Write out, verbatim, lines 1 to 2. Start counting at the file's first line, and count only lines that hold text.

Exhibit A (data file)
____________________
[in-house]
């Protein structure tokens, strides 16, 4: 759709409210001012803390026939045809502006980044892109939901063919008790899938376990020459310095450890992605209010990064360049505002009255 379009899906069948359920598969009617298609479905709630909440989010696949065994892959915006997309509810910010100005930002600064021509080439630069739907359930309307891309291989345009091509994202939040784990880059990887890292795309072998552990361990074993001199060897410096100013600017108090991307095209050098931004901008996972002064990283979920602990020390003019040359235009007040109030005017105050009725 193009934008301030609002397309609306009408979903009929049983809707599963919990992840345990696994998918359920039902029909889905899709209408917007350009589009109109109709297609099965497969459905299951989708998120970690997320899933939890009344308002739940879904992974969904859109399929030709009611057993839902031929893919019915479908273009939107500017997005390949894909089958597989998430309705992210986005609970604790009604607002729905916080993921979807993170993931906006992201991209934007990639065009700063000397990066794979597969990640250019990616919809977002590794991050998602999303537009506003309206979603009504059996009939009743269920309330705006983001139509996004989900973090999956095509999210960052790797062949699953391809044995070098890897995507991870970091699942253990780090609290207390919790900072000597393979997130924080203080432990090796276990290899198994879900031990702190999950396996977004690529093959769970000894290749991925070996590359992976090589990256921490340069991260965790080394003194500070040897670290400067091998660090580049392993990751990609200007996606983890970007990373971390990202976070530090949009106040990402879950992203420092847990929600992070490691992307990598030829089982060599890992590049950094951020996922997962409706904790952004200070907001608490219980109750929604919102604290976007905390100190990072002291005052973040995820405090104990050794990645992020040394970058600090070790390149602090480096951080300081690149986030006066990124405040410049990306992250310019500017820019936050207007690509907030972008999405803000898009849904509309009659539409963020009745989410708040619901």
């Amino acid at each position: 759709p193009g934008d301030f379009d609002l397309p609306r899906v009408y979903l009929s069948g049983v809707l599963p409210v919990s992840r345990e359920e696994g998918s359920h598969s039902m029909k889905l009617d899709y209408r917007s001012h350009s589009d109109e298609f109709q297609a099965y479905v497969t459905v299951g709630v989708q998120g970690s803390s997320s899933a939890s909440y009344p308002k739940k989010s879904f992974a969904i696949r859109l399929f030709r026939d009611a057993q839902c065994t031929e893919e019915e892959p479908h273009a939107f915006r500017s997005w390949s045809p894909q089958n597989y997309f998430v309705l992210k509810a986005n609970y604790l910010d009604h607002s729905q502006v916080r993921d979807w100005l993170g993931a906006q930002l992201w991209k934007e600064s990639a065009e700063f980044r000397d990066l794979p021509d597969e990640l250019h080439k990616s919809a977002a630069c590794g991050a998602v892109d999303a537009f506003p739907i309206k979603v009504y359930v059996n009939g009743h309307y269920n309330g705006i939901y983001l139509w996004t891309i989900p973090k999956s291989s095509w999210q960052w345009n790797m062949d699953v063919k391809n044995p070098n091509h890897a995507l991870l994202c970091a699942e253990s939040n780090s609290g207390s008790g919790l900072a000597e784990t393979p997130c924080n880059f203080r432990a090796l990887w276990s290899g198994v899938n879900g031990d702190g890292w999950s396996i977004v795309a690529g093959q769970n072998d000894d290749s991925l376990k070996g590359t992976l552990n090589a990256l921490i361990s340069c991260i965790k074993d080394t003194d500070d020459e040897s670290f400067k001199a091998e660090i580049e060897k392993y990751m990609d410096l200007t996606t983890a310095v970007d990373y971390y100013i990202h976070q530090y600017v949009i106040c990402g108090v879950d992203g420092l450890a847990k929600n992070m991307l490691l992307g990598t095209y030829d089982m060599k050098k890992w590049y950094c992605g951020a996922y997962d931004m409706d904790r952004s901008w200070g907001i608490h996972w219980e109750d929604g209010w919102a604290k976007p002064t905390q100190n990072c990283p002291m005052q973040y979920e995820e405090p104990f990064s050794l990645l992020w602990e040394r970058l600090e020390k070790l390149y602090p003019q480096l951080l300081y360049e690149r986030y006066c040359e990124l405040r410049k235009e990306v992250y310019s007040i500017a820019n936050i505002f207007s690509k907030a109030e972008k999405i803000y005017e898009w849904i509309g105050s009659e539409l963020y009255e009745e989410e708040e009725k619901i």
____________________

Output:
[in-house]
């Protein structure tokens, strides 16, 4: 759709409210001012803390026939045809502006980044892109939901063919008790899938376990020459310095450890992605209010990064360049505002009255 379009899906069948359920598969009617298609479905709630909440989010696949065994892959915006997309509810910010100005930002600064021509080439630069739907359930309307891309291989345009091509994202939040784990880059990887890292795309072998552990361990074993001199060897410096100013600017108090991307095209050098931004901008996972002064990283979920602990020390003019040359235009007040109030005017105050009725 193009934008301030609002397309609306009408979903009929049983809707599963919990992840345990696994998918359920039902029909889905899709209408917007350009589009109109109709297609099965497969459905299951989708998120970690997320899933939890009344308002739940879904992974969904859109399929030709009611057993839902031929893919019915479908273009939107500017997005390949894909089958597989998430309705992210986005609970604790009604607002729905916080993921979807993170993931906006992201991209934007990639065009700063000397990066794979597969990640250019990616919809977002590794991050998602999303537009506003309206979603009504059996009939009743269920309330705006983001139509996004989900973090999956095509999210960052790797062949699953391809044995070098890897995507991870970091699942253990780090609290207390919790900072000597393979997130924080203080432990090796276990290899198994879900031990702190999950396996977004690529093959769970000894290749991925070996590359992976090589990256921490340069991260965790080394003194500070040897670290400067091998660090580049392993990751990609200007996606983890970007990373971390990202976070530090949009106040990402879950992203420092847990929600992070490691992307990598030829089982060599890992590049950094951020996922997962409706904790952004200070907001608490219980109750929604919102604290976007905390100190990072002291005052973040995820405090104990050794990645992020040394970058600090070790390149602090480096951080300081690149986030006066990124405040410049990306992250310019500017820019936050207007690509907030972008999405803000898009849904509309009659539409963020009745989410708040619901």